an obstacle detection device coupled to the sensor means for processing the at least one sensor signal produced thereby so as to detect a discontinuity in the track and produce an obstacle detect signal consequent thereto, and
an obstacle avoidance means mounted in the vehicle and coupled to the obstacle detection device and being responsive to the obstacle detect signal for producing an obstacle avoidance signal.
When used for detecting obstacles on a section of railway track, the sensor is mounted on the engine and the track defines the path of the train. An obstacle detection algorithm is employed in which a first stage allows for a section of track ahead of the engine to be analyzed so as to detect the location of the rails therein whereupon a second stage is initiated for detecting an obstacle placed on the rails.
The first stage of the algorithm may also be used independent of the second stage for automatically guiding a vehicle along a path defined by a visible (or otherwise detectable) line.
Preferably, in the case of non-automatic trains wherein the controller is a driver of the vehicle, the track is imaged by a video camera mounted on the engine and the resulting image is processed so as to detect an obstacle on the rail or a broken rail. The image is relayed to the driver who sees the track in close-up on a suitable video monitor. The obstacle avoidance means is an alarm which advises the driver of an impending collision. The ultimate decision as to whether an artifact on the track constitutes a real danger rests with the driver, who is free to take remedial action or ignore the warning as he sees fit. In automatic trains having no driver in them, the ultimate decision as to whether to take remedial action is made by the system in accordance wit pre-defined criteria and the obstacle avoidance means applies the brakes automatically. To this end, the relevant data is transmitted to, and processed by a monitoring and control center in real time in order to decide whether or not to apply the brakes, in which case a suitable brake control signal is relayed to the train.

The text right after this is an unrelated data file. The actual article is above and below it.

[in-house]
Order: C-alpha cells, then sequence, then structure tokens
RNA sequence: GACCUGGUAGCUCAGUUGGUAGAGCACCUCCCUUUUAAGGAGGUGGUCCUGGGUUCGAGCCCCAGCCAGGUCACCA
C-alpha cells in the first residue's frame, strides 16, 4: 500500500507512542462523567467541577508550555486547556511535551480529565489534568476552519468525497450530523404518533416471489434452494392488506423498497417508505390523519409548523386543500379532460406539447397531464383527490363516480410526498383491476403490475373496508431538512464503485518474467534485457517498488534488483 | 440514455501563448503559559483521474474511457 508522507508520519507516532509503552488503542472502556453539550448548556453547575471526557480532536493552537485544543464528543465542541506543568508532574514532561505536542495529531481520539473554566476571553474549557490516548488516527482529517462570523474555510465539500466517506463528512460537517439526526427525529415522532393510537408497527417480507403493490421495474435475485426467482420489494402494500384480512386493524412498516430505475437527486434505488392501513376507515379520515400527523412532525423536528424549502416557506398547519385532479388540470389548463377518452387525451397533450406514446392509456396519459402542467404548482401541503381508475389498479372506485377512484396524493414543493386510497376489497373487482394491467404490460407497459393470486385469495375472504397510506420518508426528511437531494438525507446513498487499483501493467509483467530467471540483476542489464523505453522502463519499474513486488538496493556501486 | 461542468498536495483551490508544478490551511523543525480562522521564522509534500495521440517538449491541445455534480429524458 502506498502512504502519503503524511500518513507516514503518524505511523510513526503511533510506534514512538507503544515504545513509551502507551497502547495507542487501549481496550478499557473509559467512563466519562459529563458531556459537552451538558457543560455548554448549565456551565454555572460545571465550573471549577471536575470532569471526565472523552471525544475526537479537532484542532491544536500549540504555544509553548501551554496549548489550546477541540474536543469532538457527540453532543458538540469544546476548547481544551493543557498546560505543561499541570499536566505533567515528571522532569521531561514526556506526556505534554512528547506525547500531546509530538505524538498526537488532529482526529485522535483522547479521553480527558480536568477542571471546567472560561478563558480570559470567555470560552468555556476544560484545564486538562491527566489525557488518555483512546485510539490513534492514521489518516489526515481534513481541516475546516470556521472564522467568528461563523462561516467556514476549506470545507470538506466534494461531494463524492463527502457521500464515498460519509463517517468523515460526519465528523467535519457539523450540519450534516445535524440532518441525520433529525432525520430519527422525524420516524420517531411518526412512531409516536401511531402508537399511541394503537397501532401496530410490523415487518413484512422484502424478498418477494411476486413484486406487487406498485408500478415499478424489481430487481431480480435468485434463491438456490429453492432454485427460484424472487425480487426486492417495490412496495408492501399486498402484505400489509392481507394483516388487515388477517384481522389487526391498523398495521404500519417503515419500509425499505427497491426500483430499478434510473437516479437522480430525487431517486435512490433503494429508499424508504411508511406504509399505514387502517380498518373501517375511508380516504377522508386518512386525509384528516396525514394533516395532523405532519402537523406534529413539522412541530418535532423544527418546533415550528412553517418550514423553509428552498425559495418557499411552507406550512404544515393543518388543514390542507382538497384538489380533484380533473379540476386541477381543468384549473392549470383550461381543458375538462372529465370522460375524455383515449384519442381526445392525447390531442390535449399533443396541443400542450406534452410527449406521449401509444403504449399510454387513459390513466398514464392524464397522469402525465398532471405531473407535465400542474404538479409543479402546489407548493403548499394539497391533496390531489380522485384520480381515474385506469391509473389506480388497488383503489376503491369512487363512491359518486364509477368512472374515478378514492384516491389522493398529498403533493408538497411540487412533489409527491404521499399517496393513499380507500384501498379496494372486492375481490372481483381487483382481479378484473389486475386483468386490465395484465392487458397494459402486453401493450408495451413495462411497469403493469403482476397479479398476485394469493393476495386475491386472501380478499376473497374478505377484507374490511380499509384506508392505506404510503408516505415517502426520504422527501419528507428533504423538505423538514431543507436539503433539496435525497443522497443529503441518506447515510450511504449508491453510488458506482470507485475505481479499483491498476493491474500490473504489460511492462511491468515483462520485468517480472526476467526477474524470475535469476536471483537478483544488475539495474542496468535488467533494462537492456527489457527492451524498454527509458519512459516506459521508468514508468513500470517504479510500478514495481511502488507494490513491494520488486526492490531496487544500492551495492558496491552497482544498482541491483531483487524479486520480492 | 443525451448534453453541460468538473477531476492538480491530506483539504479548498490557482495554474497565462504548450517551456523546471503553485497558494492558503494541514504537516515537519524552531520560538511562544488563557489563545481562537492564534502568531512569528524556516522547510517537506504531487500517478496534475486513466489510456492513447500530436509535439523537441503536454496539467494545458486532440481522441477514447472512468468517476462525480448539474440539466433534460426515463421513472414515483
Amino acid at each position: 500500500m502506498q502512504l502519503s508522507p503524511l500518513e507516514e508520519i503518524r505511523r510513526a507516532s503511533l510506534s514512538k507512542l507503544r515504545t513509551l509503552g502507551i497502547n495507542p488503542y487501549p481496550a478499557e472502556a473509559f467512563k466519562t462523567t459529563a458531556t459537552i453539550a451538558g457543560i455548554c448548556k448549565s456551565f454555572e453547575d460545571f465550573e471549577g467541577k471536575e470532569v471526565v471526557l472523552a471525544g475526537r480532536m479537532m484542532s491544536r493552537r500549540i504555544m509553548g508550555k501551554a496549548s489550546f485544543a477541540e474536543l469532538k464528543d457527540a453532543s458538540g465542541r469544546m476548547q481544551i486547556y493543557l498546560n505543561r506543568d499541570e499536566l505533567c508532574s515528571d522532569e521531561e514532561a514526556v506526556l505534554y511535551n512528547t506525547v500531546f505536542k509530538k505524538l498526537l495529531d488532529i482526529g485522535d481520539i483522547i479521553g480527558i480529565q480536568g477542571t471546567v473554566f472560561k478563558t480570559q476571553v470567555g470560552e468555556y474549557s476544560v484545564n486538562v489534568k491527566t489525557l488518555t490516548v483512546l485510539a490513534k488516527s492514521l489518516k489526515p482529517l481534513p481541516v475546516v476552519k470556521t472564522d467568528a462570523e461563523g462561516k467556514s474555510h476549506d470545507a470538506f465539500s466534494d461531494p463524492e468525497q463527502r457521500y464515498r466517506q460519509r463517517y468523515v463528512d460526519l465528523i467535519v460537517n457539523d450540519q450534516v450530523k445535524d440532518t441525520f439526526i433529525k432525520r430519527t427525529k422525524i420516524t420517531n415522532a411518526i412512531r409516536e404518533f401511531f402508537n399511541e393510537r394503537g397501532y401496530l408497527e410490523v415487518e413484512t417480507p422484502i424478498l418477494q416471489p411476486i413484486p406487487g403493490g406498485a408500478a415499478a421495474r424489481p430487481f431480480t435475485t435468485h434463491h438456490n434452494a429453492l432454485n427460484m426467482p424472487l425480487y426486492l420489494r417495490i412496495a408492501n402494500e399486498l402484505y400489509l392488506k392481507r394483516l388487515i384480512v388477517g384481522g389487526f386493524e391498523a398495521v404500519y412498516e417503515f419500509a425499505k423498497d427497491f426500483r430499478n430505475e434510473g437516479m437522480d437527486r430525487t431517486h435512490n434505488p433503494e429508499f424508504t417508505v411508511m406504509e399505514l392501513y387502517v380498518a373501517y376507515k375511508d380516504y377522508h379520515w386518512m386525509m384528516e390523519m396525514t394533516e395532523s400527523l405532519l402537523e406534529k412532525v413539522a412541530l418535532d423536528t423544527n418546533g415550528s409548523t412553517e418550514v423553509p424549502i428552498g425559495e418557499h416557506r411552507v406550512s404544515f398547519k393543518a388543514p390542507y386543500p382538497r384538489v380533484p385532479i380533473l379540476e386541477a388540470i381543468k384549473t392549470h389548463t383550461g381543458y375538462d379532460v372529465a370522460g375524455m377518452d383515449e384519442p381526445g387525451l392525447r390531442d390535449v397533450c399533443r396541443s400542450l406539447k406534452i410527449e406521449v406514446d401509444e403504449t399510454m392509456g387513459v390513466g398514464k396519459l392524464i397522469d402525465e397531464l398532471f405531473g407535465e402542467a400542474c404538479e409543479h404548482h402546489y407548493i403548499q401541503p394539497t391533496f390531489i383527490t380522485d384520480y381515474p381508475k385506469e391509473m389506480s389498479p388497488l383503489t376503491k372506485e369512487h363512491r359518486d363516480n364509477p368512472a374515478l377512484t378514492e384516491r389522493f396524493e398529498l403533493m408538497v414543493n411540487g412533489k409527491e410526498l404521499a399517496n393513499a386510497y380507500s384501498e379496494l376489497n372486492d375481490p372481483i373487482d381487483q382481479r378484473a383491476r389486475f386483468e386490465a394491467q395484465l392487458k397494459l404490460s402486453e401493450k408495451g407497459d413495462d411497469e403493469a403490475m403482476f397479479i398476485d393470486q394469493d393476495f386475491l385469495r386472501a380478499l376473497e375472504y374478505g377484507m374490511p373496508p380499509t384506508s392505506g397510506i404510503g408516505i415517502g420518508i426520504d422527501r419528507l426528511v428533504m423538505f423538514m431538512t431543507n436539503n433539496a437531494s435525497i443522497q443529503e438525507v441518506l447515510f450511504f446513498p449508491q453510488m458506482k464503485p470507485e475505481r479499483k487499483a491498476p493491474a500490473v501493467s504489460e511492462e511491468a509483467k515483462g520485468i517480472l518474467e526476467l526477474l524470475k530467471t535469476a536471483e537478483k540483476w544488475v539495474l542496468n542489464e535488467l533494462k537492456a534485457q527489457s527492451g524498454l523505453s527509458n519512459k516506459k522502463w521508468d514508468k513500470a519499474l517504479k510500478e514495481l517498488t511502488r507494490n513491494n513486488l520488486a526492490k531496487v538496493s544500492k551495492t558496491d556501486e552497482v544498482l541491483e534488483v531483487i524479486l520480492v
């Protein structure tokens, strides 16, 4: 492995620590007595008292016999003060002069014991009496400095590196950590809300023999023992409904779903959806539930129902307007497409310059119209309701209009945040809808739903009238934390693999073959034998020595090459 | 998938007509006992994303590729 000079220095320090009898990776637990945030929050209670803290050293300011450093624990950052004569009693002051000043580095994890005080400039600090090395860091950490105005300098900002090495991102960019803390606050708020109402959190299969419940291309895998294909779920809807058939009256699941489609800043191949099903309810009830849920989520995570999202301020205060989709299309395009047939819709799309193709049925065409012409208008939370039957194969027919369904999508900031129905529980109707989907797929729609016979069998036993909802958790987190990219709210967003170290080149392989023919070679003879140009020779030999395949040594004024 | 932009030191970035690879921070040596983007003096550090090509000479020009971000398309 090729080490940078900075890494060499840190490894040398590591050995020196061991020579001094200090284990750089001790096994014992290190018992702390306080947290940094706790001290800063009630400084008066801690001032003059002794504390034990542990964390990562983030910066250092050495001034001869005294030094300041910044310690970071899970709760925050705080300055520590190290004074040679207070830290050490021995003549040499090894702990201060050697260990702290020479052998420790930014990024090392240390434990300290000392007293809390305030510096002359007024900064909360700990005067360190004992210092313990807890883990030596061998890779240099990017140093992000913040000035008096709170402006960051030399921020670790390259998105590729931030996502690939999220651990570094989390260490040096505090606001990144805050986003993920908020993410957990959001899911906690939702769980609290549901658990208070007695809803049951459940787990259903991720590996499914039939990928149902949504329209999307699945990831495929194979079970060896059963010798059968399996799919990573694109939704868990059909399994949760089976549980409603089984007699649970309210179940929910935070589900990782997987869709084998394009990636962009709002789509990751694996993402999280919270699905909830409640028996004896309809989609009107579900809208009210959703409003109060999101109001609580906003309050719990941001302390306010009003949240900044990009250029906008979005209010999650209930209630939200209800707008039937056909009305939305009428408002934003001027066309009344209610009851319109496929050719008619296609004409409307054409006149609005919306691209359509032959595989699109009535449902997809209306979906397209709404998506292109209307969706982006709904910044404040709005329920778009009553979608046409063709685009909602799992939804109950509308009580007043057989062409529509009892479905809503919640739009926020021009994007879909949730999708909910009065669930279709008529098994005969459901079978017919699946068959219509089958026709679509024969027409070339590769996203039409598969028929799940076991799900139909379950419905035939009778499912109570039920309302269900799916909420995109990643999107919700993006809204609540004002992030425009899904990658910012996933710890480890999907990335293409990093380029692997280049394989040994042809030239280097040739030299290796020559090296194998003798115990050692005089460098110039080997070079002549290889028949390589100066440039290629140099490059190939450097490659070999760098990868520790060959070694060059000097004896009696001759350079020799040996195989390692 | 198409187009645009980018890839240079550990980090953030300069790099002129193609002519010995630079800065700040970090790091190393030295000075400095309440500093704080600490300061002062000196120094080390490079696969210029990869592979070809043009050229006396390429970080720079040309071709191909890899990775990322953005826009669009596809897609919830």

Such a system allows the engine driver to see possible obstacles on the track clearly, both during the day and at night, in sufficient time to take complete remedial action so as to prevent collision of the rolling stock and/or avoid possible derailment, or at least significantly reduce the train's speed prior to a collision or derailment. In order to see the obstacle at night, there may be employed a Forward Looking Infrared (FLIR) camera or an ICCD video camera. Alternatively, a normal video camera may be employed in combination with active illumination. In order to overcome the problem of poor visibility which may arise in adverse weather conditions, advanced thermal imaging techniques may be employed. Likewise, radar such as, for example, Phase Array Radar may be used in addition to an electro-optical imaging system for improving the detection of obstacles in adverse weather conditions. In this case, owing to the relatively low resolution of radar, reflectors are placed between or alongside the rails so that if there be no obstruction on the rails, the radar will detect the reflectors. On the other hand, an obstacle may be assumed to hide the reflectors from the radar thus preventing their detection. Typically, the reflectors are comer reflectors having the form of an inverted L which are deployed alongside the rails without obstructing the rails enabling the radar to detect the track. The radar beam is typically cued towards the rails at a distance of 1 Km although lesser distances may also be monitored. The spacing between adjacent reflectors is adapted according to the track's features. Thus, in totally flat terrain, a spacing of several hundred meters between adjacent reflectors is sufficient; but this spacing must be reduced for less ideal conditions.